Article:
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Not All Autonomy is the Same. Different Dimensions of Job Autonomy and Their Relation to Work Engagement & Innovative Work Behavior

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Human Factors and Ergonomics in Manufacturing & Service Industries

Published online on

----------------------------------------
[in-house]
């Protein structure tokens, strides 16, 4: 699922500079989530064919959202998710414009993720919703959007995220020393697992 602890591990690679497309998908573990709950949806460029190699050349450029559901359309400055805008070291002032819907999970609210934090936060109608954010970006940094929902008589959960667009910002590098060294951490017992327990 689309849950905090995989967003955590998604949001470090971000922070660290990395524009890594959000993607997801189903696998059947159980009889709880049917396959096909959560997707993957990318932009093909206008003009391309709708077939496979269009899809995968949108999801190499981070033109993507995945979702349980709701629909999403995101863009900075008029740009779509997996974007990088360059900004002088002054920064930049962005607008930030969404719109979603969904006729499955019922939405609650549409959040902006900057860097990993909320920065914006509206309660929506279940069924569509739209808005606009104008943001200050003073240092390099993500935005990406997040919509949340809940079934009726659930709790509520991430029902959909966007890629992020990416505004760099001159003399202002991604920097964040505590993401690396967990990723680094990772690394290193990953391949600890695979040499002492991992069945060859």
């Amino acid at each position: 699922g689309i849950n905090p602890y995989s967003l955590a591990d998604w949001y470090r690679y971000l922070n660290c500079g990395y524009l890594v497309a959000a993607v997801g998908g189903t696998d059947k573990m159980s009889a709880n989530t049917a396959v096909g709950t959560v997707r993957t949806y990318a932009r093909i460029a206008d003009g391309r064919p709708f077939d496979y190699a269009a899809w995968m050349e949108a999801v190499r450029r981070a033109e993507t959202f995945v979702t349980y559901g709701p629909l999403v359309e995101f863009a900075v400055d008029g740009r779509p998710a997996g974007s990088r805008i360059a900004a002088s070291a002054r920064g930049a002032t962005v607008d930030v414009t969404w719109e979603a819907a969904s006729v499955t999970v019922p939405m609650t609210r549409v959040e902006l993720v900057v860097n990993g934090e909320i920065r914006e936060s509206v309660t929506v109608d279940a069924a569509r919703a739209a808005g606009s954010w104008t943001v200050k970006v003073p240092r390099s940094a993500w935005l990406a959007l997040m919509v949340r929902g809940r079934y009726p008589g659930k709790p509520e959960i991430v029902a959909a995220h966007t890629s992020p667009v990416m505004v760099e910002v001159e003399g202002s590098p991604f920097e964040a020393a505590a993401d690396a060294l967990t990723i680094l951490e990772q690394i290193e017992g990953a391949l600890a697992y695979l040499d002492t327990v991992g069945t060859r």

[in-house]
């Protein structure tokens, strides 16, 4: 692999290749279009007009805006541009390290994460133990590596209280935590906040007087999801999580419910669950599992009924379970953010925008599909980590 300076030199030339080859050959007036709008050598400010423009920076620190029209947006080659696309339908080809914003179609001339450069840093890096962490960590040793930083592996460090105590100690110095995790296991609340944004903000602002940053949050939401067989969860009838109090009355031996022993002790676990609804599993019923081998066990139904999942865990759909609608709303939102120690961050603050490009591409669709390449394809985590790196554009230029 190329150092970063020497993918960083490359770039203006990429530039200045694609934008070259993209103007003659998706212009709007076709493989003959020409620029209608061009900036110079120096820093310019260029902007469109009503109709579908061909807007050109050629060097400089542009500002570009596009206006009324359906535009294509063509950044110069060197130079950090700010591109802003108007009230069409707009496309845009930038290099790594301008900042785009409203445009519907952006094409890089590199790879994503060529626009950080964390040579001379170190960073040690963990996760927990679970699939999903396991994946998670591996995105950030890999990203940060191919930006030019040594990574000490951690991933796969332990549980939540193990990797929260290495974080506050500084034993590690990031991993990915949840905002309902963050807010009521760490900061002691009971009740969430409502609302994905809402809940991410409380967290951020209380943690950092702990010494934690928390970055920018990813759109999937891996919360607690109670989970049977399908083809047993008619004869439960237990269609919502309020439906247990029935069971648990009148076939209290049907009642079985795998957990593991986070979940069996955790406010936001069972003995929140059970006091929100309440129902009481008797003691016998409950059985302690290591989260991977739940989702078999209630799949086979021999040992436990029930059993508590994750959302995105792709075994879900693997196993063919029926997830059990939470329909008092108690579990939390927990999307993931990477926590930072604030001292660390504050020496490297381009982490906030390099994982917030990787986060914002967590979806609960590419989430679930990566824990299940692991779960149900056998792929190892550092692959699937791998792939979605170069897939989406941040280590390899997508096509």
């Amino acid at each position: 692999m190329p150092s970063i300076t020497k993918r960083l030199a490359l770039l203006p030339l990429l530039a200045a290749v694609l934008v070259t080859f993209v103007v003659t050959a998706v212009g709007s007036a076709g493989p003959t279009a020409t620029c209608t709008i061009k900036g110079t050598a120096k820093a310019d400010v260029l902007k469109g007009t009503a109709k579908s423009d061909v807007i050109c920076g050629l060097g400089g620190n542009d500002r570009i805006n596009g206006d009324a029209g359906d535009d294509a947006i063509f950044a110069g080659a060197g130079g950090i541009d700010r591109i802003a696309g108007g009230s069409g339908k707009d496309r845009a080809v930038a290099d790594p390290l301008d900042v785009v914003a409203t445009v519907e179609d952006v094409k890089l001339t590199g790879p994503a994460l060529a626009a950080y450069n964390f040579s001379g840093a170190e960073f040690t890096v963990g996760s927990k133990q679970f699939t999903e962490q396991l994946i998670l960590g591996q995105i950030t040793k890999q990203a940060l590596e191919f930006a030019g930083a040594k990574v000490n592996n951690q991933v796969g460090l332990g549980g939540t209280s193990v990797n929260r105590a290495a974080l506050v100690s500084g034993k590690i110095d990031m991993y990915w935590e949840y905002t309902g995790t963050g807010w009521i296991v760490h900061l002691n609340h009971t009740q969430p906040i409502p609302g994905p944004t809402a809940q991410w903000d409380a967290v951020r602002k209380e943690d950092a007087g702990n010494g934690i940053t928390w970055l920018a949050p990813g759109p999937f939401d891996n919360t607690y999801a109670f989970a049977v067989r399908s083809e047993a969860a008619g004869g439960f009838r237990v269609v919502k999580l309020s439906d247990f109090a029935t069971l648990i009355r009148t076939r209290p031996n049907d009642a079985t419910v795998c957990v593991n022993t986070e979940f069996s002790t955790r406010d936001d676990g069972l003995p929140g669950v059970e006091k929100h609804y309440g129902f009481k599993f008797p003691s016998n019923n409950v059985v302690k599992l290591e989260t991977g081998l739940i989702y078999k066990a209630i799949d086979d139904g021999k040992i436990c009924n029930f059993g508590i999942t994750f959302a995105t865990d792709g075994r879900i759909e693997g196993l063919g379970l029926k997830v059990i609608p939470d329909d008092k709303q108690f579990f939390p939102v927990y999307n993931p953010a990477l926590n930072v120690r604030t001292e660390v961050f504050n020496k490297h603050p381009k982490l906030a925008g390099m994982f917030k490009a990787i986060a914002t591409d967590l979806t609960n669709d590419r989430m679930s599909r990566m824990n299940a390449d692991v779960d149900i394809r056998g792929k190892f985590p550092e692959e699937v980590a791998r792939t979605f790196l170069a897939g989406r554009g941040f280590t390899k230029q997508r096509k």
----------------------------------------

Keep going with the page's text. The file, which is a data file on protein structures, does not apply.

Job autonomy is a key enabling factor for employee engagement and innovative employee behavior. Although job autonomy used to be viewed as a multi‚Äźdimensional construct, there has been little recent discussion on the different dimensions of job autonomy and how they relate to employee outcomes. This study uses a sample of 927 employees from different sectors to research the relation between autonomy regarding the (1) work method, (2) work scheduling, (3) work time and (4) place of work and two main employee outcomes: work engagement (WE) and innovative work behavior (IWB). The results show that all studied dimensions of autonomy are bivariatly related to higher levels of WE and IWB. Yet, when simultaneously analyzing the dimensions of job autonomy using structural equations modelling, most of the effects become insignificant. For WE, only the effect of work method autonomy is statistically significant. For IWB, work method and locational autonomy play a positive role. This signals that the current managerial attention for, e.g., work time autonomy (flexitime) does only contribute to enhanced work engagement and IWB insofar as such a systems result in higher work method autonomy.